Fringe Arts Editor vs. Community Editor on The Darcys

Point: Katie – Fringe Arts Editor, Music Junkie

Generally, I’m a really big fan of cover songs, in the same way that I generally like The Darcys and I generally like Steely Dan.

But good Lord, together they make an awful combination.

When The Darcys released a track-by-track cover album of AJA, Steely Dan’s best selling album, I was pleased.

Not pleased enough to go out and purchase a copy, but it didn’t infuriate me or anything.

The same thing cannot be said about my mental state Friday night.

The opening band that night at Casa del Popolo, Mexico City’s Rey Pila, was just setting up. They went on to play a completely solid set, to a pretty small crowd sipping beers nearby the bar. The singer was great, and if they had their CDs for sale, I definitely would have bought one.

However, this promising theme did not continue.

I’ve seen horrible shows before… I once saw a Pavement show (after waiting my entire adolescent life for a reunion tour) where I actually started to cry. Stephen Malkmus refused to play any songs with the band and drunkenly stormed off stage. I’ve also seen Shania Twain live. Need I go on?

But The Darcys’ performance on Friday was the worst show I’ve ever seen.

Having listened to many a cover song in my day, I feel like I can say I’m somewhat knowledgeable on the subject. What I’ve figured out is this, the more you try to impersonate a person’s voice that is drastically different than your own, the more things are going to go downhill—fast.

This is why “This Charming Man” covered by Death Cab for Cutie is one of the worst covers ever recorded and why “Merry Christmas Baby (Please Come Home)”, also covered by Death Cab, is one of the best.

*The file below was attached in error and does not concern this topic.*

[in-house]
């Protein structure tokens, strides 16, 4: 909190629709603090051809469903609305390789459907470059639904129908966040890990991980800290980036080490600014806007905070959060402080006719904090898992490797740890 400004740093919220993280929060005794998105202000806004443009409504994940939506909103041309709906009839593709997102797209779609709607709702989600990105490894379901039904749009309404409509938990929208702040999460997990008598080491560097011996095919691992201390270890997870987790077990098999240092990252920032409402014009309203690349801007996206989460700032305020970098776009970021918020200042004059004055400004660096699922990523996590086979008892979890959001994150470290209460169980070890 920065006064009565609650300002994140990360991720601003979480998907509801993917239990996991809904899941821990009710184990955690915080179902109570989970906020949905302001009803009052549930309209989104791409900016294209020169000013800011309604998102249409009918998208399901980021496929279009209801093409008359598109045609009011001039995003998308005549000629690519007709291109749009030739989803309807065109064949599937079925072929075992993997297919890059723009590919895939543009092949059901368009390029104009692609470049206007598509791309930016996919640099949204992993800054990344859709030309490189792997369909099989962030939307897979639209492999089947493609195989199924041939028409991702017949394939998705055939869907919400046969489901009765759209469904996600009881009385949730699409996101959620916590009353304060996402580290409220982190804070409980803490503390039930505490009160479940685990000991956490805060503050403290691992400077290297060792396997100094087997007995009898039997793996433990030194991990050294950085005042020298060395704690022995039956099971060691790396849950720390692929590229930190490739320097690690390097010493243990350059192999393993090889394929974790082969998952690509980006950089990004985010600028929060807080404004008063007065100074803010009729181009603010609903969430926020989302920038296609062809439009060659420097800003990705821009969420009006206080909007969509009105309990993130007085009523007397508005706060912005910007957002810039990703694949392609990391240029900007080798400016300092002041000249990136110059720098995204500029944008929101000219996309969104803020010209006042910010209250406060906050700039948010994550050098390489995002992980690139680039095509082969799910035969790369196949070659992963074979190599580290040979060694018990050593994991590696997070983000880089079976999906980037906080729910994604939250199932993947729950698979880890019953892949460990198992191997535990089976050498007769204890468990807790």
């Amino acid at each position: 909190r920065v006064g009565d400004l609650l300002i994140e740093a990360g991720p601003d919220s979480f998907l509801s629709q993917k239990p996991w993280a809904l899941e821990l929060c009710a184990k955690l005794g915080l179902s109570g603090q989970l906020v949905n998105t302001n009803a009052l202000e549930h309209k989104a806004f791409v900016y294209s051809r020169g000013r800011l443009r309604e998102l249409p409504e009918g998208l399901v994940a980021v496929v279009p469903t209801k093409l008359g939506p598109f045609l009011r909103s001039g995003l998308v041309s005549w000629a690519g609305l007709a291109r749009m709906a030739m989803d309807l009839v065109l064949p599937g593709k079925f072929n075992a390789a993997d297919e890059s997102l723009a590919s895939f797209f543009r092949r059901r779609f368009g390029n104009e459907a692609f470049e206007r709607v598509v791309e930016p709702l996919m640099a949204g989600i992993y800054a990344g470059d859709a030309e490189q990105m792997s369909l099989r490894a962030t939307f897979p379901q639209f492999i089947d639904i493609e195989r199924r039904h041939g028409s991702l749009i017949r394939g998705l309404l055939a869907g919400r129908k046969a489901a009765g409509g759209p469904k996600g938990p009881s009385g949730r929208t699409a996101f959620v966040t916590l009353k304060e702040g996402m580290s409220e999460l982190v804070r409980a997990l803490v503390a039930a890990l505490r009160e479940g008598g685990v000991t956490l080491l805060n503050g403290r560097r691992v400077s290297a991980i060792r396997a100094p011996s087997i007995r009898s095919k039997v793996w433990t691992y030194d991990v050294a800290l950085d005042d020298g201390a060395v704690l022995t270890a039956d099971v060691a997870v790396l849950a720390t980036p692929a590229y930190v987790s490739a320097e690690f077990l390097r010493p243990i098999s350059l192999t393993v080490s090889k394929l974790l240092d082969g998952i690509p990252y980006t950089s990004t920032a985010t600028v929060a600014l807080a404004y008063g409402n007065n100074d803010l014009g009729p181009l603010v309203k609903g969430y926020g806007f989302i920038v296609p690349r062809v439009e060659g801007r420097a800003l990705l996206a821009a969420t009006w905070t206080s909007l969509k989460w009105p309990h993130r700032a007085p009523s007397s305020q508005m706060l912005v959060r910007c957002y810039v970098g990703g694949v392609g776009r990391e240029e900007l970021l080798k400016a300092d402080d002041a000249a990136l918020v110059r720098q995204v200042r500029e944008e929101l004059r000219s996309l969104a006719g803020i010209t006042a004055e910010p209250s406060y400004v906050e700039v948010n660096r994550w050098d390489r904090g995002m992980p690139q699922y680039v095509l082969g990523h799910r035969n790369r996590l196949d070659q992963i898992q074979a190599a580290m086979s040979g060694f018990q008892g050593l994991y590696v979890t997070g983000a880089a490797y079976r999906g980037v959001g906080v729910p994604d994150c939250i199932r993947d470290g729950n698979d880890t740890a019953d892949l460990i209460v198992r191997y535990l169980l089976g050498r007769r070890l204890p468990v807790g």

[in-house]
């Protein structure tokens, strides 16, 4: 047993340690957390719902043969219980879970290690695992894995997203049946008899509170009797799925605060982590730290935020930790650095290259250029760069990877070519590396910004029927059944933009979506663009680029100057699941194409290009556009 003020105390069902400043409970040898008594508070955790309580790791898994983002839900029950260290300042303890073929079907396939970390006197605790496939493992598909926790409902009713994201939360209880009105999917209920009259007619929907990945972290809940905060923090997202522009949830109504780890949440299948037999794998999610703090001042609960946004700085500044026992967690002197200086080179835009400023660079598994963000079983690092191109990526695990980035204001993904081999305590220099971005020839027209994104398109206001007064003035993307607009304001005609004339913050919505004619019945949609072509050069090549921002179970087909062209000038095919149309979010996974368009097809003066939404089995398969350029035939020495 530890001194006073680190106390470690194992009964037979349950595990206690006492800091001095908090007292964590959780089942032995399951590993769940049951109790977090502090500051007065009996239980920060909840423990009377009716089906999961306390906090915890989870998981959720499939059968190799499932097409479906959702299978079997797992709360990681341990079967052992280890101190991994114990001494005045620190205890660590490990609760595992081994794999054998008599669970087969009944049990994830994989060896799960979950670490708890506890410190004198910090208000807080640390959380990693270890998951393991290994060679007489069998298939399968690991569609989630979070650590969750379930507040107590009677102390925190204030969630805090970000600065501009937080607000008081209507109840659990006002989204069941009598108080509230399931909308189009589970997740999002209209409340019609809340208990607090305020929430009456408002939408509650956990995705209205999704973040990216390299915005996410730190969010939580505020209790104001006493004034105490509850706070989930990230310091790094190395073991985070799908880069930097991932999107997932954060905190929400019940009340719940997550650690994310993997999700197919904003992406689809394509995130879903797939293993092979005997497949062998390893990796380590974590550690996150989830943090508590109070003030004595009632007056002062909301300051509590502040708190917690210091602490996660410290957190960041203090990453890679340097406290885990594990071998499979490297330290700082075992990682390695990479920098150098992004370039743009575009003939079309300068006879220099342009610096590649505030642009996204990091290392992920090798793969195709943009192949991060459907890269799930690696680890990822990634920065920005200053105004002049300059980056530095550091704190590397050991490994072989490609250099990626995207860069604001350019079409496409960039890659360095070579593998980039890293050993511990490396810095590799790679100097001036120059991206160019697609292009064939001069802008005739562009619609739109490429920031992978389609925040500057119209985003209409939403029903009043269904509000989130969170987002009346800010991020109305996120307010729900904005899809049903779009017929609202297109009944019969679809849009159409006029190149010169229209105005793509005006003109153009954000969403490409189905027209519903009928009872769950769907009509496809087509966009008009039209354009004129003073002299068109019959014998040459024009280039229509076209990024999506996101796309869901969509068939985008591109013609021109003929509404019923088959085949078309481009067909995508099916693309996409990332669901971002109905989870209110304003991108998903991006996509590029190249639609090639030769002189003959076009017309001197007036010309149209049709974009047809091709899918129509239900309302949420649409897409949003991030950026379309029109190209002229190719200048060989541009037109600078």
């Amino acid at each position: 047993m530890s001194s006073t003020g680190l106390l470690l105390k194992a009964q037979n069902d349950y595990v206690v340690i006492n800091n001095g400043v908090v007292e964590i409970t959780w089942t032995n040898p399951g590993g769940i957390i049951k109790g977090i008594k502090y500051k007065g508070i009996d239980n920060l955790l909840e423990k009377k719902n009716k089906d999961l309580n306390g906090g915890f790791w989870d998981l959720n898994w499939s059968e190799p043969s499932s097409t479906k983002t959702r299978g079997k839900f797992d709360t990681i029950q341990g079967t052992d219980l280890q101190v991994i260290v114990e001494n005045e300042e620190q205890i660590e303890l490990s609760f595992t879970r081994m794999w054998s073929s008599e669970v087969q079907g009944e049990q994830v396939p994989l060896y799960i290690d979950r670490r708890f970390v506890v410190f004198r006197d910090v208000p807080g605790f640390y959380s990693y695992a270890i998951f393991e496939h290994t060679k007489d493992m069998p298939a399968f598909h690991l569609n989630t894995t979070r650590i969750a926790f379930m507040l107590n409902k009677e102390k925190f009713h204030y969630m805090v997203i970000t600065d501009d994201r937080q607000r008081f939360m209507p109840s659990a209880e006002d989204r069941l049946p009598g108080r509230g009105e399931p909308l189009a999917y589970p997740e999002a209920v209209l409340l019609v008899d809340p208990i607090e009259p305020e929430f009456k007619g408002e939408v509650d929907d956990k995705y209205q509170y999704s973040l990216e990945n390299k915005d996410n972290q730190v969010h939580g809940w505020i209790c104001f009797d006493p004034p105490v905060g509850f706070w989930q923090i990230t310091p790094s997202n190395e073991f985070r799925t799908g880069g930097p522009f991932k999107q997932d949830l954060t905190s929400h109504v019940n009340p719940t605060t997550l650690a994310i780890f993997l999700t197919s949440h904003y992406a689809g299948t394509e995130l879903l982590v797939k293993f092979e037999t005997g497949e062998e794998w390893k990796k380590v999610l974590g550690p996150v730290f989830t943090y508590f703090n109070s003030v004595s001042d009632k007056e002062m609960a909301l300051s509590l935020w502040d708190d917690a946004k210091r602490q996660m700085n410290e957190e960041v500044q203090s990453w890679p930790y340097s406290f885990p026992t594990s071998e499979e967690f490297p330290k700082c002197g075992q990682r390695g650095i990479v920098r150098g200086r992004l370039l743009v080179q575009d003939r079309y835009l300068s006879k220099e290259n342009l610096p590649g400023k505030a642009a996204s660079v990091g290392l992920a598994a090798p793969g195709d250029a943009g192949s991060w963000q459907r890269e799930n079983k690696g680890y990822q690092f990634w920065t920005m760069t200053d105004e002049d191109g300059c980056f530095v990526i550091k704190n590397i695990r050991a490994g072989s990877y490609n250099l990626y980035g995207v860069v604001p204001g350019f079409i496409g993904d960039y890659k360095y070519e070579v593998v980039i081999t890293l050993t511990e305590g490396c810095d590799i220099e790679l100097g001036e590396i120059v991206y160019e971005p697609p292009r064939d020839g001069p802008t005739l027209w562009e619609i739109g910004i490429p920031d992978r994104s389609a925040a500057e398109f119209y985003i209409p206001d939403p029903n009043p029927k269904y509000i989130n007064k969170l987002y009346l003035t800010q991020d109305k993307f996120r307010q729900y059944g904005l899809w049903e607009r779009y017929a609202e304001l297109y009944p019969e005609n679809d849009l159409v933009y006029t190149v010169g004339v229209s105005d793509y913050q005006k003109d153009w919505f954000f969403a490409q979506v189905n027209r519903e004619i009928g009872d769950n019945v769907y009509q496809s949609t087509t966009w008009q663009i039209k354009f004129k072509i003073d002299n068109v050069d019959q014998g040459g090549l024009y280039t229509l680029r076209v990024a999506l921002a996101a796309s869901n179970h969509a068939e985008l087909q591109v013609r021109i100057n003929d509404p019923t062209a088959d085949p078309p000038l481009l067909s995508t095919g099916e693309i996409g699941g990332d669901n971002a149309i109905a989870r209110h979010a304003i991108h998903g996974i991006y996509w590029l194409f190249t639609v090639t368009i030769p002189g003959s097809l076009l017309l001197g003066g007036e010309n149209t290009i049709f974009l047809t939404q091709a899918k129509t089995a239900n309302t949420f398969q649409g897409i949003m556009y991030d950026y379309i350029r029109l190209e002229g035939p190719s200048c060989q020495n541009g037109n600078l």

Darcys, this advice is for you: y’all should probably take this theory into account the next time you want to cover a beloved album live.

Counterpoint: Sam – Community Editor, Photographer

To a classic rock purist, the songs of Steely Dan could only ever be gelded by a troop of scruffy hipsters like The Darcys. It’s true that seeing their droning and overly-melodic takes on the tracks of Steely Dan’s Aja was certainly not the most entertaining hour I’ve ever spent. However, I appreciated the attempt to add a twist on tracks that—although arguably great—have been played ad nauseum over the classic rock airwaves throughout the last few decades.

It seemed to me that the covers, which were said by the band in an interview with Exclaim! to be motivated by a genuine nostalgic attachment to Steely Dan, were more a not-completely-successful attempt to resurrect that music in the modern musical lexicon than an attempt to just recreate their music. That is, The Darcys tried to bring what they loved to their audience, in a musical language that that audience could understand.

The translation or reinterpretation of anything forces artists to straddle the line between the work of its creator and one’s own style. In the case of The Darcy’s, that balance was either not met or the two styles were just incompatible. In any case, it was an endeavour that—although imperfect—deserves some acknowledgement for being an interesting project.

I too much preferred the upbeat and abrupt stylings of the opening band, Rey Pila, but I don’t think the distaste caused by the implied pretension or the imperfection in The Darcy’s performance should warrant the title “worst show I’ve ever seen.”

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